The Hermit card encourages us to go within, to be guided by our own innermost light, to withdraw and connect with ourselves so that we can return to the world and operate from a place of empowerment. For The Goddess Tarot, Kris Waldherr eschewed the robed Hermit of the classical Tarot and instead chose the Chinese Moon Goddess Chang-O (Or Chang-E) to embody the Hermit and his call to contemplation. Fittingly, Waldherr also retitled the card Contemplation.
Chang-O was exiled to the Moon, as a result of her efforts to obtain divinity. On the Moon, her only companion is a white hare — the Rabbit in the Moon familiar to many of those well-versed in Chinese mythology. With only the hare to keep her company, Chang-O was drawn to seek Truth within herself, to contemplate Life’s mysteries, and to spend time in silence and contemplation.
When she appears in a reading, Chang-O calls upon us to mindfully and purposefully withdraw from the world around us. This is not a retreat born of fear or unwillingness to face issues, but instead a mindful withdrawal so that we can shut off the background noise and find what is True. I take Chang-O as an invitation to go deeper into spiritual practice, particularly contemplative practices such a meditation, prayer, labyrinth walking, journalling, or other solitary, mindful practices. She can also be a message that the “world is too much with” the querent — there may be many people giving their opinions, a lot of information coming in, and a lot of competing demands. Chang-O encourages us to listen to the small, still inner voice that we all have — our intuition, our gut, our connection to the Divine.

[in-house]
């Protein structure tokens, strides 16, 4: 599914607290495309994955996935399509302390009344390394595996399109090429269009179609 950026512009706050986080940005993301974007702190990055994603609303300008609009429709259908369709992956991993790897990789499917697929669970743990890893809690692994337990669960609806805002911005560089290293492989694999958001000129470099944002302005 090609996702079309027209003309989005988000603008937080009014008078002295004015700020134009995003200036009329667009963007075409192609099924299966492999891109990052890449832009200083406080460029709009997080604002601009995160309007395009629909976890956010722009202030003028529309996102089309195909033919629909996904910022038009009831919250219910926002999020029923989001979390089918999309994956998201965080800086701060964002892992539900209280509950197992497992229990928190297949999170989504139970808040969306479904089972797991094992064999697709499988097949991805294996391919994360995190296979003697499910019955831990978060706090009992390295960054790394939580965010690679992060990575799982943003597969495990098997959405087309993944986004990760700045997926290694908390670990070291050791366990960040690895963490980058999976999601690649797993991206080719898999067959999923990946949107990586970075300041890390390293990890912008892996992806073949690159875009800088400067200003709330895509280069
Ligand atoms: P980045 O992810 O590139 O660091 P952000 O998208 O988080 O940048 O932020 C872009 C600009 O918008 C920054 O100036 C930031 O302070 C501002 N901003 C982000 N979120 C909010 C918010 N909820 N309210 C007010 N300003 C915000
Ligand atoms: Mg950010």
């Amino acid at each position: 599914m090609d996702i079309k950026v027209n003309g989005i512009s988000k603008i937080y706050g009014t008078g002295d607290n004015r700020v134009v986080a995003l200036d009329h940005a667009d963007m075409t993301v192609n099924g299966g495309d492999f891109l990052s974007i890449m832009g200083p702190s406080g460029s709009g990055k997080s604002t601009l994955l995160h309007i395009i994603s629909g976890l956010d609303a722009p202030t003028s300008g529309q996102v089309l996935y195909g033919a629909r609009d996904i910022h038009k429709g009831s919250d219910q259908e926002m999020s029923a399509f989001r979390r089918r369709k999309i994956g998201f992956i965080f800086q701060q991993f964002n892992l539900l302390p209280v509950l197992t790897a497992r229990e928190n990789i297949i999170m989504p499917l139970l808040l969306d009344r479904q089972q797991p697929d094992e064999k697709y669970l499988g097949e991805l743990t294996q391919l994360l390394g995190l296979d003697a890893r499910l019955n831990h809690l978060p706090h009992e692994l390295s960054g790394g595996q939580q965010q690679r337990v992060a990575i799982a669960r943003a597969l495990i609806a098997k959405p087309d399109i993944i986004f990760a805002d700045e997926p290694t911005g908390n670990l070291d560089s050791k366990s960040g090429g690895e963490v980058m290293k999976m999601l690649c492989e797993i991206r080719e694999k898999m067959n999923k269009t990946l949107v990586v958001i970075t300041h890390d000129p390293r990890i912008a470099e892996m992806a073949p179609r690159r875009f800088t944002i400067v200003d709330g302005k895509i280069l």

In our modern world, it can be difficult or impossible to go on physical retreat or withdraw from the world and its everyday demands. Chang-O reminds us that even if we cannot physically withdraw, we can set aside time to be still and quiet with ourselves. She invites us to cultivate that quiet and contemplative time, even if it’s just a few minutes each day sitting in silence with a candle or a short walk with meditative music in our headphones at lunch.
Perhaps the most important message of Chang-O/Contemplation is that this withdrawal must not be permanent, even though Chang-O’s own exile was lifelong. Rather, she encourages us to withdraw so that we can, in time, re-enter the the world feeling more calm, more centered, more sure, and more empowered.